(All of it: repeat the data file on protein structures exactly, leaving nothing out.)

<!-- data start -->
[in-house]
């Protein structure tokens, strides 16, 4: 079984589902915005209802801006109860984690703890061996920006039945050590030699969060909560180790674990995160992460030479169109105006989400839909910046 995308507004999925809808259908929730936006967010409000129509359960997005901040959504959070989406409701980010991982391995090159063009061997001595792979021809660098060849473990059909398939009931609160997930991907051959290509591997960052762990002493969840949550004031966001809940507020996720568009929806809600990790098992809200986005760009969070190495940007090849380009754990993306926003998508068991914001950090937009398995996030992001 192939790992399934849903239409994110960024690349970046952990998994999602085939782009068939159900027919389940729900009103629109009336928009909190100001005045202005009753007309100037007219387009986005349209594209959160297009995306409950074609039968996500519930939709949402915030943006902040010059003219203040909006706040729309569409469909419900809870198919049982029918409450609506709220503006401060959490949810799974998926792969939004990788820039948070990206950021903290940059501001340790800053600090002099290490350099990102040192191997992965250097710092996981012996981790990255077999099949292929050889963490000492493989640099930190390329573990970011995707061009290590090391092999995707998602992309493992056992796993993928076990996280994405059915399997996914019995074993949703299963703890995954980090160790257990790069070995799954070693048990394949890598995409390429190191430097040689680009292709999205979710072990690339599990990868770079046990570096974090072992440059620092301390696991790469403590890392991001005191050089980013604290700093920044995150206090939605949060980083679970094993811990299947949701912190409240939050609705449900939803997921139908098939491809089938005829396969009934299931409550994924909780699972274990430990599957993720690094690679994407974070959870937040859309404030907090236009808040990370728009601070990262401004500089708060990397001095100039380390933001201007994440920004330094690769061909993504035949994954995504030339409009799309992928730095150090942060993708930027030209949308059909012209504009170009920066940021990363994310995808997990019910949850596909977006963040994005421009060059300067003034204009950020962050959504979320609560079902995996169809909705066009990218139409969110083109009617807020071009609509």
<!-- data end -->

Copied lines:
[in-house]
């Protein structure tokens, strides 16, 4: 079984589902915005209802801006109860984690703890061996920006039945050590030699969060909560180790674990995160992460030479169109105006989400839909910046 995308507004999925809808259908929730936006967010409000129509359960997005901040959504959070989406409701980010991982391995090159063009061997001595792979021809660098060849473990059909398939009931609160997930991907051959290509591997960052762990002493969840949550004031966001809940507020996720568009929806809600990790098992809200986005760009969070190495940007090849380009754990993306926003998508068991914001950090937009398995996030992001 192939790992399934849903239409994110960024690349970046952990998994999602085939782009068939159900027919389940729900009103629109009336928009909190100001005045202005009753007309100037007219387009986005349209594209959160297009995306409950074609039968996500519930939709949402915030943006902040010059003219203040909006706040729309569409469909419900809870198919049982029918409450609506709220503006401060959490949810799974998926792969939004990788820039948070990206950021903290940059501001340790800053600090002099290490350099990102040192191997992965250097710092996981012996981790990255077999099949292929050889963490000492493989640099930190390329573990970011995707061009290590090391092999995707998602992309493992056992796993993928076990996280994405059915399997996914019995074993949703299963703890995954980090160790257990790069070995799954070693048990394949890598995409390429190191430097040689680009292709999205979710072990690339599990990868770079046990570096974090072992440059620092301390696991790469403590890392991001005191050089980013604290700093920044995150206090939605949060980083679970094993811990299947949701912190409240939050609705449900939803997921139908098939491809089938005829396969009934299931409550994924909780699972274990430990599957993720690094690679994407974070959870937040859309404030907090236009808040990370728009601070990262401004500089708060990397001095100039380390933001201007994440920004330094690769061909993504035949994954995504030339409009799309992928730095150090942060993708930027030209949308059909012209504009170009920066940021990363994310995808997990019910949850596909977006963040994005421009060059300067003034204009950020962050959504979320609560079902995996169809909705066009990218139409969110083109009617807020071009609509």